17 Present Value and Securities Valuation QUESTIONS AND PROBLEMS 3.1. What is the present value of a security promising to pay $10,000 in five years if its associated discount rate is: a. twenty percent? b. ten percent? c. one percent? d. zero percent? 3.2. What is the present value of a security to be discounted at a ten percent rate promising to pay $10,000 in: a. twenty years? b. ten years? c. one year? d. six months? e. seventy three days? 3.3. The Gehrig Company is considering an investment that will result in a $2000 cash flow in one year, a $3000 cash flow in two years and a $7000 cash flow in three years. What is the present value of this investment if all cash flows are to be discounted at an eight percent rate? Should Gehrig Company management be willing to pay $10,000 for this investment? 3.4. The Hornsby Company has the opportunity to pay $10,000 for an investment paying $2000 in each of the next nine years. Would this be a wise investment if the appropriate discount rate were: a. five percent? b. ten percent? c. twenty percent? 3.5. The Foxx Company is selling preferred stock which is expected to pay a fifty dollar annual dividend per share. What is the present value of dividends associated with each share of stock if the appropriate discount rate were eight percent and its life expectancy were infinite? 3.6. The Evers Company is considering the purchase of a machine whose output will result in a ten thousand dollar cash flow next year. This cash flow is projected to grow at the annual ten percent rate of inflation over each of the next ten years. What will be the cash flow generated by this machine in: a. its second year of operation? b. its third year of operation? c. its fifth year of operation? d. its tenth year of operation? 17

18 Chapter The Wagner Company is considering the purchase of an asset that will result in a $5000 cash flow in its first year of operation. Annual cash flows are projected to grow at the 10% annual rate of inflation in subsequent years. The life expectancy of this asset is seven years, and the appropriate discount rate for all cash flows is twelve percent. What is the maximum price Wagner should be willing to pay for this asset? 3.8. What is the present value of a stock whose $100 dividend payment next year is projected to grow at an annual rate of five percent? Assume an infinite life expectancy and a twelve percent discount rate Which of the following series of cash flows has the highest present value at a five percent discount rate: a. $500,000 now b. $100,000 per year for eight years c. $60,000 per year for twenty years d. $30,000 each year forever Which of the cash flow series in Problem 3.9 has the highest present value at a twenty percent discount rate? Mr. Sisler has purchased a $200,000 home with $50,000 down and a twenty year mortgage at a ten percent interest rate. What will be the periodic payment on this mortgage if they are made: a. annually? b. monthly? What discount rate in Problem 3.4 will render the Hornsby Company indifferent as to its decision to invest $10,000 for the nine year series of cash flows? That is, what discount rate will result in a $10,000 present value for the series? What would be the present value of $10,000 to be received in twenty years if the appropriate discount rate of 10% were compounded: a. annually? b. monthly? c. daily? d. continuously? 3.14.a. What would be the present value of a thirty year annuity if the $1000 periodic cash flow were paid monthly? Assume a discount rate of 10% per year. b. Should an investor be willing to pay $100,000 for this annuity? c. What would be the highest applicable discount rate for an investor to be willing to pay $100,000 for this annuity? 18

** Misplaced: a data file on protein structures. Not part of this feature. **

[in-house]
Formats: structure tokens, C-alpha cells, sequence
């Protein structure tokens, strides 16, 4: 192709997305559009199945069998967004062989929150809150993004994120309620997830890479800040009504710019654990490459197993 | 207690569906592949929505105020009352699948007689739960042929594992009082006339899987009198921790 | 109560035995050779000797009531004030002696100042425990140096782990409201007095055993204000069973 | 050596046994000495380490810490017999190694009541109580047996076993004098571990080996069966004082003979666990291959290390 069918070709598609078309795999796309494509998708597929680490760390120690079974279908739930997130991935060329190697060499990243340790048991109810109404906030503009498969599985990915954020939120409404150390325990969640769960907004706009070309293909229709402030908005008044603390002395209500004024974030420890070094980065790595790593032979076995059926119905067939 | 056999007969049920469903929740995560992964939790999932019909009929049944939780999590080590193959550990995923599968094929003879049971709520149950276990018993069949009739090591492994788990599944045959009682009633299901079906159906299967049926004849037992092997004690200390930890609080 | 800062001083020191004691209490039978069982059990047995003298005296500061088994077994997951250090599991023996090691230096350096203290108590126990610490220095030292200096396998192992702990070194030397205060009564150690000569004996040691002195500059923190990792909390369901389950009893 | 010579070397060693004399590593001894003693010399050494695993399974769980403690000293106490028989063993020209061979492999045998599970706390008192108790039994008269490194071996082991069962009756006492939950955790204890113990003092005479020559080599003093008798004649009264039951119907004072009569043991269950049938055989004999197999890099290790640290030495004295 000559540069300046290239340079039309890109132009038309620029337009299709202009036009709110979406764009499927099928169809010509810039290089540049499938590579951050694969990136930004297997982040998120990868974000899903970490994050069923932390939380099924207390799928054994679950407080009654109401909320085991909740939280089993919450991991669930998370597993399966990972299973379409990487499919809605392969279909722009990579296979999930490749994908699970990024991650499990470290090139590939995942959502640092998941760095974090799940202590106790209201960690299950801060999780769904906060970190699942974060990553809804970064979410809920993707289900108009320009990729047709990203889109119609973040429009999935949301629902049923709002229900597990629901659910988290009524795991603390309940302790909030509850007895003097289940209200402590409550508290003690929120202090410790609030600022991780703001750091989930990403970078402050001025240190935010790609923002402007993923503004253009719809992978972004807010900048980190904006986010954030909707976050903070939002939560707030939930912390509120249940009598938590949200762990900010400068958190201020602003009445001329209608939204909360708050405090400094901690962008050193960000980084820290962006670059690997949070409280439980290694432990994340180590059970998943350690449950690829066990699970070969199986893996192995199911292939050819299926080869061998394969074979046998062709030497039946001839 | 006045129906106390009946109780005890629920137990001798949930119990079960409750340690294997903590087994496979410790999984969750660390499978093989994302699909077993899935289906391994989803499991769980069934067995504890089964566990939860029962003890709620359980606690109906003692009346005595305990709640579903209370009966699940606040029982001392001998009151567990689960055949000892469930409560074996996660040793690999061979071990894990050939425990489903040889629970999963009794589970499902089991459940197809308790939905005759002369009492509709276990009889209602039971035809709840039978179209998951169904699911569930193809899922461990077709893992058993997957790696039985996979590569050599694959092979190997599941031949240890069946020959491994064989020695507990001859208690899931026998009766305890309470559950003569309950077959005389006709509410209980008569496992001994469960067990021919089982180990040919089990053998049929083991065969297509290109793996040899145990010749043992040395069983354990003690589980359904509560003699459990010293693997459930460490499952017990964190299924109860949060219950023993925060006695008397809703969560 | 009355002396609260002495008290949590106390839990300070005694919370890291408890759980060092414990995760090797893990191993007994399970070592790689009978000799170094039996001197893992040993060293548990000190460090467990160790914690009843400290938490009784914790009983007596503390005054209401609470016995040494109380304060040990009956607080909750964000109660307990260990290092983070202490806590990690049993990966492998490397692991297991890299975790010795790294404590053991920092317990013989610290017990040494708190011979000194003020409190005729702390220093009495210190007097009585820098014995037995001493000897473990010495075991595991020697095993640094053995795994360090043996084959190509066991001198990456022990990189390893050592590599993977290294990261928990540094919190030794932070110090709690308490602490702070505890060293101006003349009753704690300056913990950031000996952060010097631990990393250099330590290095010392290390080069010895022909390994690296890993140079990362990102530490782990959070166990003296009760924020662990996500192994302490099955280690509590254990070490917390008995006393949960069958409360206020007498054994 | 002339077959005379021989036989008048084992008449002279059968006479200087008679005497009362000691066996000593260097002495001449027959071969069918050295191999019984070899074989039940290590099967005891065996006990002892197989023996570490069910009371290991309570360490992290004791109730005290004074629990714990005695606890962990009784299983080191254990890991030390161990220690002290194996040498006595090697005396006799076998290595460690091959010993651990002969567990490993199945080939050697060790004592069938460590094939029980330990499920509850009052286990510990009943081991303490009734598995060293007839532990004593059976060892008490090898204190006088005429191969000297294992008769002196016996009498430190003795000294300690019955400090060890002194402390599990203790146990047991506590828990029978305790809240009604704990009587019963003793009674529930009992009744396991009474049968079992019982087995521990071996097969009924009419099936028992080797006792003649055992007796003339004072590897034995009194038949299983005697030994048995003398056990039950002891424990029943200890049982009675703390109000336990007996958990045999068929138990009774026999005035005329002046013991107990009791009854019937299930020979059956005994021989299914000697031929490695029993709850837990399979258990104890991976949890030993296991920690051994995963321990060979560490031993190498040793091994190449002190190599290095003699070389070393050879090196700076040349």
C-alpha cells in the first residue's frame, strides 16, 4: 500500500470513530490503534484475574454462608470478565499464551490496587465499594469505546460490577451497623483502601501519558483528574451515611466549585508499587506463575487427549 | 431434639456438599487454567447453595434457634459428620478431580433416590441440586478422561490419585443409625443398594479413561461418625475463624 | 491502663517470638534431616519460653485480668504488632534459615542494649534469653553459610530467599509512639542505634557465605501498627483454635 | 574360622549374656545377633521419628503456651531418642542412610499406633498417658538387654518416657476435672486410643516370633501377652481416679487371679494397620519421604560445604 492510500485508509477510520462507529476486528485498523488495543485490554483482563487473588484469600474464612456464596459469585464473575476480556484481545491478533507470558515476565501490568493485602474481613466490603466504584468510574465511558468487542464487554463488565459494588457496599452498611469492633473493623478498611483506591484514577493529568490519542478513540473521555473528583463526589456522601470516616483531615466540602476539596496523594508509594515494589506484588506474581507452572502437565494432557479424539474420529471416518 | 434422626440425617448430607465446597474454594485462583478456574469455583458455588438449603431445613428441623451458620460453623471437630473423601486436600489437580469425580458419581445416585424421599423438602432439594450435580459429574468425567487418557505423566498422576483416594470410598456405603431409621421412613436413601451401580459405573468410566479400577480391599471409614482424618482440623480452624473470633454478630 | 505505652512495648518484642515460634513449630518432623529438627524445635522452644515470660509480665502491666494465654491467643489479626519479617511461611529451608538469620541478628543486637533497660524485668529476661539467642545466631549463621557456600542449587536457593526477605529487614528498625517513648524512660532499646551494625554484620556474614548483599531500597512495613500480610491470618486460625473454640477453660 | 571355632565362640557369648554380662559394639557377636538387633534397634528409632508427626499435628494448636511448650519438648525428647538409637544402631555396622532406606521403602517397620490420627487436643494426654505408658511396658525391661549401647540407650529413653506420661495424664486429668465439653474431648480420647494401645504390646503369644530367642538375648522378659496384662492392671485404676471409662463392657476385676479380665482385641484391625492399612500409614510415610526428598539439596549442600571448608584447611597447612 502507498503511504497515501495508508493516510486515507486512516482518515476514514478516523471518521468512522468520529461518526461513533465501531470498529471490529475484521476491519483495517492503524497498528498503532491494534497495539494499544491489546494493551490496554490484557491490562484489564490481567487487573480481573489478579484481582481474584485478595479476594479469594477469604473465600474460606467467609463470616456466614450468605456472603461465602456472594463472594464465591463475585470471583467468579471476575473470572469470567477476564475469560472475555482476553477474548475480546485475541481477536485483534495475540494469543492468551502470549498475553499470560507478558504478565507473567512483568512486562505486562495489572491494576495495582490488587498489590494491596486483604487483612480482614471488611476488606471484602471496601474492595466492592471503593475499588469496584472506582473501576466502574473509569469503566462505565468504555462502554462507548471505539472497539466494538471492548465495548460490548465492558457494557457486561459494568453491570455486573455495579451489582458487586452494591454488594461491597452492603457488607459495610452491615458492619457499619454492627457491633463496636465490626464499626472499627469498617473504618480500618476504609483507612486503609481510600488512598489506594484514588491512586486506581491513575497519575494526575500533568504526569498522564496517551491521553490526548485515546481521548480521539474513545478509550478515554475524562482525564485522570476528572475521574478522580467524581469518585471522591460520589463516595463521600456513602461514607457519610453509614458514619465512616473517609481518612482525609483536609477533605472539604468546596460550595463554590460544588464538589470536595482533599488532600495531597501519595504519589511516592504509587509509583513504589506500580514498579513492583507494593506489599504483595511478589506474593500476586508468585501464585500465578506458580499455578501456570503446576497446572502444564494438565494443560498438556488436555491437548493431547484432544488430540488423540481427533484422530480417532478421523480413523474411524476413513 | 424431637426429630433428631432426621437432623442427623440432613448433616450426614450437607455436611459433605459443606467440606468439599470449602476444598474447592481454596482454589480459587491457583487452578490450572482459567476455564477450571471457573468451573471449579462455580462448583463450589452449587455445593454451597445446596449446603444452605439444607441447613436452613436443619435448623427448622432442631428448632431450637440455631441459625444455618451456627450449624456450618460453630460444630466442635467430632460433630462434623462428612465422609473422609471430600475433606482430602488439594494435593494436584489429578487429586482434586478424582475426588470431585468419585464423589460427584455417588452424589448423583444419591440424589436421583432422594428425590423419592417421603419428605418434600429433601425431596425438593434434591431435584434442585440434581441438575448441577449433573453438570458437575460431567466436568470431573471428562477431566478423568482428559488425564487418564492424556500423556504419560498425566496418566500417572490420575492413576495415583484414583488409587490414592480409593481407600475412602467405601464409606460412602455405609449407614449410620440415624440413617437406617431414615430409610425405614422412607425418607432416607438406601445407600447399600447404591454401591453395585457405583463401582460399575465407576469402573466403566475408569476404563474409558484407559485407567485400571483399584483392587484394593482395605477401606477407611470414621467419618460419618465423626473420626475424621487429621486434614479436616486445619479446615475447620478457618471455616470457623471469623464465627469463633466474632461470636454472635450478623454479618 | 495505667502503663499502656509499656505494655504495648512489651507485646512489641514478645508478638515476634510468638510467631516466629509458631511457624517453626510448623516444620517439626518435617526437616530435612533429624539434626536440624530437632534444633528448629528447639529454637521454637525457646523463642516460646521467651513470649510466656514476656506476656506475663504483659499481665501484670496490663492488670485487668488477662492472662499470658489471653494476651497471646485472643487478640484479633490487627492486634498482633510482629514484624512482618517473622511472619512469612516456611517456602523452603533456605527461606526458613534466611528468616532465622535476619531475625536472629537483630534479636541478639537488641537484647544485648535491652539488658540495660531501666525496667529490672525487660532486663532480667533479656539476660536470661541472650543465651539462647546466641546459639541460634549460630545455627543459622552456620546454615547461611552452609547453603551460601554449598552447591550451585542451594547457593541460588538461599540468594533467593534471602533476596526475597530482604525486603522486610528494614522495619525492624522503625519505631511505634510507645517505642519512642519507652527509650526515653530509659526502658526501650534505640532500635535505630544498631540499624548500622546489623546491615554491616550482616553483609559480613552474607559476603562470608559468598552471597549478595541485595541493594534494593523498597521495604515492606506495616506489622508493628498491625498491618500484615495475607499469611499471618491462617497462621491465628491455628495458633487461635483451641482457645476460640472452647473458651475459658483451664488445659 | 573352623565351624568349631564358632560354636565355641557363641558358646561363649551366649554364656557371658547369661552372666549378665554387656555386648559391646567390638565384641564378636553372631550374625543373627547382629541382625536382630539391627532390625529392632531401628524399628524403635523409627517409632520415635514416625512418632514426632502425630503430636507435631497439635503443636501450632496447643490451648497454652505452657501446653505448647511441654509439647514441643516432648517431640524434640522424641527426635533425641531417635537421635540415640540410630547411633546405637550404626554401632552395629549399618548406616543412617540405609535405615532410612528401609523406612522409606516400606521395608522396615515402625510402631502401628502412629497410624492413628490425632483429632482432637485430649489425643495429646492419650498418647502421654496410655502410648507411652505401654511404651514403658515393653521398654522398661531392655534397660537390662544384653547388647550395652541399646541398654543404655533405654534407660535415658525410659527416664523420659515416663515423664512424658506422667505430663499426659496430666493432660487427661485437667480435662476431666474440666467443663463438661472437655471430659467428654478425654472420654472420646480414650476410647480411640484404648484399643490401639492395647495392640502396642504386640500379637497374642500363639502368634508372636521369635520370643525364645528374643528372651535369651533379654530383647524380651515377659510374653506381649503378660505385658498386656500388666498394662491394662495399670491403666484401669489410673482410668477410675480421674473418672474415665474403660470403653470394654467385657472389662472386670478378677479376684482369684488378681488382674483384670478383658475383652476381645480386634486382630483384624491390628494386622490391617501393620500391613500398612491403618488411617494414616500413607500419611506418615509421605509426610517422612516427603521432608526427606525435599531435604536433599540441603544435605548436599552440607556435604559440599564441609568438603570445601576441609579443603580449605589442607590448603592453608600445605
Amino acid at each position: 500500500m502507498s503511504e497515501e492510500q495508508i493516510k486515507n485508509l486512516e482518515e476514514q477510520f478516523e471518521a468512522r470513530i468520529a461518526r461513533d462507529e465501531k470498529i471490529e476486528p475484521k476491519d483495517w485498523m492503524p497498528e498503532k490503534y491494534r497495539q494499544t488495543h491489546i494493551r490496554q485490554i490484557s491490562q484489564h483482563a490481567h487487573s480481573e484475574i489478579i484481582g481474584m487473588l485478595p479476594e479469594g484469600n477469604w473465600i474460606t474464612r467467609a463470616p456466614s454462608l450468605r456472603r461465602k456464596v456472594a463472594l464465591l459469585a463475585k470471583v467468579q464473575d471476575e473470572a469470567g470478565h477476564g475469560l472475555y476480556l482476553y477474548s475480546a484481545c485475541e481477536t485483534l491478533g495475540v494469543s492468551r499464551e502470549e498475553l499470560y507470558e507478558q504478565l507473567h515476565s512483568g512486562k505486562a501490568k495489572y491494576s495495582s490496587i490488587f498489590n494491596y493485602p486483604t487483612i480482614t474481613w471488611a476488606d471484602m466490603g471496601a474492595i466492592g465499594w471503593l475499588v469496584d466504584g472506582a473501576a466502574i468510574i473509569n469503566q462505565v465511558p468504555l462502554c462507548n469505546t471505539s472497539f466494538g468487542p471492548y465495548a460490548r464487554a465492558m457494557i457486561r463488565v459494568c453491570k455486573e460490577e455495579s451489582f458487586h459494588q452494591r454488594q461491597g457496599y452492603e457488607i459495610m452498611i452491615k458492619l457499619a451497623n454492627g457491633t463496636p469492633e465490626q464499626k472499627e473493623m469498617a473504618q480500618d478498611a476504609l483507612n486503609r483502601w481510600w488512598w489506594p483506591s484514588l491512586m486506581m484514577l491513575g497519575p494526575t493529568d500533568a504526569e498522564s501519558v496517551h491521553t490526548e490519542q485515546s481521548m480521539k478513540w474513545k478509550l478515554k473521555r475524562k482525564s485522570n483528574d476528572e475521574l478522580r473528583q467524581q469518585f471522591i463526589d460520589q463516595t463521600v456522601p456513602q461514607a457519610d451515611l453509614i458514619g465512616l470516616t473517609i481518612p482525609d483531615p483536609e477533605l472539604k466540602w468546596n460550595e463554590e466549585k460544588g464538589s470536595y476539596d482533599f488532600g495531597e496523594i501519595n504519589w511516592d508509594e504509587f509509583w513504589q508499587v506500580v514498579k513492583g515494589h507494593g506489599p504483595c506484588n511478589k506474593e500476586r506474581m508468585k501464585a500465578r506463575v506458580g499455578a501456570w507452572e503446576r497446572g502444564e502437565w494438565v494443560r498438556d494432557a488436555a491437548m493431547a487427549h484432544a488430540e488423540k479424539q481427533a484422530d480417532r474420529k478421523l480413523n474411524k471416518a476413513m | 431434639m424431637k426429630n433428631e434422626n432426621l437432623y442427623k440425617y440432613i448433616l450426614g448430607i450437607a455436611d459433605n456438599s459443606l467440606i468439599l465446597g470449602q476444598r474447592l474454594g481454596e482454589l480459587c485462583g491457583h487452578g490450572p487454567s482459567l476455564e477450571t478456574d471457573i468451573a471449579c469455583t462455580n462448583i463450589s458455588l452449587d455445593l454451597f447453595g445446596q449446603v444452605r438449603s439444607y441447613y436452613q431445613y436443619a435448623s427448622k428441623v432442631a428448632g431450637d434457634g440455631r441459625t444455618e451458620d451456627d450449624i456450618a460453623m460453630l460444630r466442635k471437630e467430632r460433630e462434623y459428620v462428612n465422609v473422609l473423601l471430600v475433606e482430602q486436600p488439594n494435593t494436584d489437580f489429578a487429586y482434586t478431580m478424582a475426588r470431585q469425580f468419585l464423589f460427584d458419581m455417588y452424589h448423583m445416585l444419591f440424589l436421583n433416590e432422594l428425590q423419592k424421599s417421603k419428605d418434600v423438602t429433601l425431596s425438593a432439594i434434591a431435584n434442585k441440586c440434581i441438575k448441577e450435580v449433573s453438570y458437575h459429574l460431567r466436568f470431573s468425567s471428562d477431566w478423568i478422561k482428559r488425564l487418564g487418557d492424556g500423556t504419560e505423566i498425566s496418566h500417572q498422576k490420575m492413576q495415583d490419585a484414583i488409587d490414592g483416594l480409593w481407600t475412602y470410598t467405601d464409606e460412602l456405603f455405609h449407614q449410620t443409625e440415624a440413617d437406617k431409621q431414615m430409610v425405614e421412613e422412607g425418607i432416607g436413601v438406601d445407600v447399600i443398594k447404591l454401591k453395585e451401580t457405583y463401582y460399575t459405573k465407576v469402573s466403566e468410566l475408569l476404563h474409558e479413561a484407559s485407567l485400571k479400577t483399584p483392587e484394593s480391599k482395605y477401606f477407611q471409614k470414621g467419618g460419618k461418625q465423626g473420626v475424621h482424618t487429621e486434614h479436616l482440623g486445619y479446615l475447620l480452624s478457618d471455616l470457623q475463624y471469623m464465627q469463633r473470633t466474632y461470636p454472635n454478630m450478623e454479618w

19 Present Value and Securities Valuation Demonstrate how to derive an expression to determine the present value of a growing annuity. Use the geometric expansion to derive Equation (3.12) in the text An individual has purchased a home with $30,000 down and a $300,000 mortgage. The mortgage will be amortized over thirty years with equal monthly payments. The interest rate on the mortgage will be 9% per year. Based on this data, answer the following: a. How many months will elapse before the mortgage is fully paid? b. What is the monthly interest rate on the mortgage? c. What will be the monthly mortgage payment? d. Set up an amortization table to illustrate interest payments, payments on the principal and mortgage balances (beginning of month principal) Suppose an investor has the opportunity to invest in a stock currently selling for $100 per share. The stock is expected to pay a $5 dividend next year (at the end of year 1). In each subsequent year until the third year, the annual dividend is expected to grow at a rate of 15%. Starting in the fourth year, the annual dividend will grow at an annual rate of 6% until the sixth year. Starting in the seventh year, dividends will not grow. All cash flows are to be discounted at an annual rate of 8%. Should the stock be purchased at its current price? 19

20 Chapter 3 APPENDIX 3.A. TIME VALUE SPREADSHEET APPLICATIONS Spreadsheets are very useful for time value calculations, particularly when there are either a large number of time periods or a large number of potential outcomes. Not are most time value formulas easy to enter into cells, but the toolbar the top of the Excel screen should have the Paste Function button (f x ) which will direct the user to a variety of time value functions. By left-clicking the Paste Function (f x ), the user will be directed to the Paste Function menu. From the Paste Function menu, one can select the Financial sub-menu. In the Financial sub-menu, scroll down to select the appropriate time value function. Pay close attention to the proper format and arguments for entry. Table 3.B.1 below lists a number of time value functions which may be accessed through the Paste Function menu along with the example and notes. While the formulas entered into Table 3.B.1 make use of specialized Paste Functions for Finance, the spreadsheet user can enter his own simple formulas. For example, suppose that the user enters a cash flow in cell A1, a discount rate in cell A2 and a payment or termination period into cell A3. The present value of this cash flow can be found with =A1/(1+A2)^A3 or, in the case of an annuity, with =A1*((1/A2)-(1/(A2*(1+A2)^A3))). Now, enter a deposit amount into cell A1, an interest rate in cell A2 and a payment date or termination date in cell A3. Future values can be found with =A1*(1+A2)^n and =A1*((1/A2)-(1/(A2*(1+A2)^A3)))*(1+A2)^n. These formulas can easily be adjusted for growth, in which a value for cell A4 may be inserted for the growth rate. 20